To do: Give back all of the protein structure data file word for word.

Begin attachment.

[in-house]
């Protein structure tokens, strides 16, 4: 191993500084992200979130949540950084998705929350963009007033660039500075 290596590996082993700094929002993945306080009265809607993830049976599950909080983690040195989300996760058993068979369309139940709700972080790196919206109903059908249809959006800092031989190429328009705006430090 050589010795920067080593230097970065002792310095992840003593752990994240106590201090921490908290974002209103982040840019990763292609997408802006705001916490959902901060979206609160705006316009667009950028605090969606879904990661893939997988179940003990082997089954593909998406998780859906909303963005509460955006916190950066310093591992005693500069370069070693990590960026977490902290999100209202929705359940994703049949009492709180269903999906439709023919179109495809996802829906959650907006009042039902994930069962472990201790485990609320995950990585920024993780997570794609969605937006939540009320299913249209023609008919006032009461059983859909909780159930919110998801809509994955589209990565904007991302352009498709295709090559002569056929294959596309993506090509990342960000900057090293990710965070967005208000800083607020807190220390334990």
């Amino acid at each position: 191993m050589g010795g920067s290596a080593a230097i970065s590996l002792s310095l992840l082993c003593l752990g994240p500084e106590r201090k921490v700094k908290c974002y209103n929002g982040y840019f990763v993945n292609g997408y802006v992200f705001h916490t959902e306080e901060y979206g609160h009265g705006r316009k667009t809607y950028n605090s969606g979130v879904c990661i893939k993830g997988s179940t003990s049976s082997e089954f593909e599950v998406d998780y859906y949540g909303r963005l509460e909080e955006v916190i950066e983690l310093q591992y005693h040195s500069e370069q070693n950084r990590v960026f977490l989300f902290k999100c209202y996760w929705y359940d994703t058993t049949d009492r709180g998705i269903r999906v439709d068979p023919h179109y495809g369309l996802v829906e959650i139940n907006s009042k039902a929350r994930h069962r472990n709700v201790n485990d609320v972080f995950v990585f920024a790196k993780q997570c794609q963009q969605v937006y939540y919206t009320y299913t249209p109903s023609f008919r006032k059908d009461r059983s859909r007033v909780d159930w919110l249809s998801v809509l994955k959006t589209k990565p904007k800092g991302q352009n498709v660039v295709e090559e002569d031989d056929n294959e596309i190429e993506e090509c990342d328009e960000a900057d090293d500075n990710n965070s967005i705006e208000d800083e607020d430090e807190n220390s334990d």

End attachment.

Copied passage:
[in-house]
């Protein structure tokens, strides 16, 4: 191993500084992200979130949540950084998705929350963009007033660039500075 290596590996082993700094929002993945306080009265809607993830049976599950909080983690040195989300996760058993068979369309139940709700972080790196919206109903059908249809959006800092031989190429328009705006430090 050589010795920067080593230097970065002792310095992840003593752990994240106590201090921490908290974002209103982040840019990763292609997408802006705001916490959902901060979206609160705006316009667009950028605090969606879904990661893939997988179940003990082997089954593909998406998780859906909303963005509460955006916190950066310093591992005693500069370069070693990590960026977490902290999100209202929705359940994703049949009492709180269903999906439709023919179109495809996802829906959650907006009042039902994930069962472990201790485990609320995950990585920024993780997570794609969605937006939540009320299913249209023609008919006032009461059983859909909780159930919110998801809509994955589209990565904007991302352009498709295709090559002569056929294959596309993506090509990342960000900057090293990710965070967005208000800083607020807190220390334990």
């Amino acid at each position: 191993m050589g010795g920067s290596a080593a230097i970065s590996l002792s310095l992840l082993c003593l752990g994240p500084e106590r201090k921490v700094k908290c974002y209103n929002g982040y840019f990763v993945n292609g997408y802006v992200f705001h916490t959902e306080e901060y979206g609160h009265g705006r316009k667009t809607y950028n605090s969606g979130v879904c990661i893939k993830g997988s179940t003990s049976s082997e089954f593909e599950v998406d998780y859906y949540g909303r963005l509460e909080e955006v916190i950066e983690l310093q591992y005693h040195s500069e370069q070693n950084r990590v960026f977490l989300f902290k999100c209202y996760w929705y359940d994703t058993t049949d009492r709180g998705i269903r999906v439709d068979p023919h179109y495809g369309l996802v829906e959650i139940n907006s009042k039902a929350r994930h069962r472990n709700v201790n485990d609320v972080f995950v990585f920024a790196k993780q997570c794609q963009q969605v937006y939540y919206t009320y299913t249209p109903s023609f008919r006032k059908d009461r059983s859909r007033v909780d159930w919110l249809s998801v809509l994955k959006t589209k990565p904007k800092g991302q352009n498709v660039v295709e090559e002569d031989d056929n294959e596309i190429e993506e090509c990342d328009e960000a900057d090293d500075n990710n965070s967005i705006e208000d800083e607020d430090e807190n220390s334990d």